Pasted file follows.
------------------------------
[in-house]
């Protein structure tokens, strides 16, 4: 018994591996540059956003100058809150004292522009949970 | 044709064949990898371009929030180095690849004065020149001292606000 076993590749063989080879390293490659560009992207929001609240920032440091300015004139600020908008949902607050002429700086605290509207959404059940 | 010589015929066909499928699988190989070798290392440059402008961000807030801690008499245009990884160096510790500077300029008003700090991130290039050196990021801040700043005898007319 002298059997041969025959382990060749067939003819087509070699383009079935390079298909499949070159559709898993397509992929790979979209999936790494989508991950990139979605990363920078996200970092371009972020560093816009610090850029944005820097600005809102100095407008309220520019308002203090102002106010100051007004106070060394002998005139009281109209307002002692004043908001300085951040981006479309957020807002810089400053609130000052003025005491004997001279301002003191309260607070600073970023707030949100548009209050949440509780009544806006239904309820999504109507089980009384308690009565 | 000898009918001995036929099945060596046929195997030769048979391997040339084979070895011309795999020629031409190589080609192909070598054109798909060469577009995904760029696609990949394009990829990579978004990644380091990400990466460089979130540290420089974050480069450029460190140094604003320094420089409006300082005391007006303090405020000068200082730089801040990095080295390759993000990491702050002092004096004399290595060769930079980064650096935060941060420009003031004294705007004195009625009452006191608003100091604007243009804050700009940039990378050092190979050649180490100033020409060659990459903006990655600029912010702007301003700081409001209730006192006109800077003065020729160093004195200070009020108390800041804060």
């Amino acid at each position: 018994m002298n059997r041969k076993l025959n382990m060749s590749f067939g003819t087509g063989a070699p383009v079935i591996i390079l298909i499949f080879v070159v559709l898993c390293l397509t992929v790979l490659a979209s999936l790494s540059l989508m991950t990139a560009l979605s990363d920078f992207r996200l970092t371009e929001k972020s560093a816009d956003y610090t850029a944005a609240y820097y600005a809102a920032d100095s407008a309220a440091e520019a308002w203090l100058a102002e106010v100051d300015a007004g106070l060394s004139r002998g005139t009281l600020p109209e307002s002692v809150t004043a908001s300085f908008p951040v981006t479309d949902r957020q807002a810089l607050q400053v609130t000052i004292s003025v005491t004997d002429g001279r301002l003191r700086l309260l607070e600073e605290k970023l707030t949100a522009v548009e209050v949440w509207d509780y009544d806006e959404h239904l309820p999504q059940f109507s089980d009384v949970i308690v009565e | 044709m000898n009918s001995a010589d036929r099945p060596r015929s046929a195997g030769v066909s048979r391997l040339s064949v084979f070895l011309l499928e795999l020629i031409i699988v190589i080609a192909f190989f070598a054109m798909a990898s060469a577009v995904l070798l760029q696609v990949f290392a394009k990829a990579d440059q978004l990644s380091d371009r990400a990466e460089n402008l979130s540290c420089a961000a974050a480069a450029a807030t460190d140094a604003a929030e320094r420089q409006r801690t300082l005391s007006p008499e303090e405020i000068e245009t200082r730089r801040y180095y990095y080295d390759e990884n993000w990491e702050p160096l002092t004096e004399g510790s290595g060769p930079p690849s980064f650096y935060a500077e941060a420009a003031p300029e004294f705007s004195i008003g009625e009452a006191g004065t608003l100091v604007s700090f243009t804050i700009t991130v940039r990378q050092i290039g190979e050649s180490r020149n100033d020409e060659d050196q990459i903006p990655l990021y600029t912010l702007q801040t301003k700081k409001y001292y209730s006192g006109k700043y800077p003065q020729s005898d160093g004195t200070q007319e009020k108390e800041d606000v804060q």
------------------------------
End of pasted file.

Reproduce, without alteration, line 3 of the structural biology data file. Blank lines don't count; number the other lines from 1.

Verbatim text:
């Amino acid at each position: 018994m002298n059997r041969k076993l025959n382990m060749s590749f067939g003819t087509g063989a070699p383009v079935i591996i390079l298909i499949f080879v070159v559709l898993c390293l397509t992929v790979l490659a979209s999936l790494s540059l989508m991950t990139a560009l979605s990363d920078f992207r996200l970092t371009e929001k972020s560093a816009d956003y610090t850029a944005a609240y820097y600005a809102a920032d100095s407008a309220a440091e520019a308002w203090l100058a102002e106010v100051d300015a007004g106070l060394s004139r002998g005139t009281l600020p109209e307002s002692v809150t004043a908001s300085f908008p951040v981006t479309d949902r957020q807002a810089l607050q400053v609130t000052i004292s003025v005491t004997d002429g001279r301002l003191r700086l309260l607070e600073e605290k970023l707030t949100a522009v548009e209050v949440w509207d509780y009544d806006e959404h239904l309820p999504q059940f109507s089980d009384v949970i308690v009565e | 044709m000898n009918s001995a010589d036929r099945p060596r015929s046929a195997g030769v066909s048979r391997l040339s064949v084979f070895l011309l499928e795999l020629i031409i699988v190589i080609a192909f190989f070598a054109m798909a990898s060469a577009v995904l070798l760029q696609v990949f290392a394009k990829a990579d440059q978004l990644s380091d371009r990400a990466e460089n402008l979130s540290c420089a961000a974050a480069a450029a807030t460190d140094a604003a929030e320094r420089q409006r801690t300082l005391s007006p008499e303090e405020i000068e245009t200082r730089r801040y180095y990095y080295d390759e990884n993000w990491e702050p160096l002092t004096e004399g510790s290595g060769p930079p690849s980064f650096y935060a500077e941060a420009a003031p300029e004294f705007s004195i008003g009625e009452a006191g004065t608003l100091v604007s700090f243009t804050i700009t991130v940039r990378q050092i290039g190979e050649s180490r020149n100033d020409e060659d050196q990459i903006p990655l990021y600029t912010l702007q801040t301003k700081k409001y001292y209730s006192g006109k700043y800077p003065q020729s005898d160093g004195t200070q007319e009020k108390e800041d606000v804060q």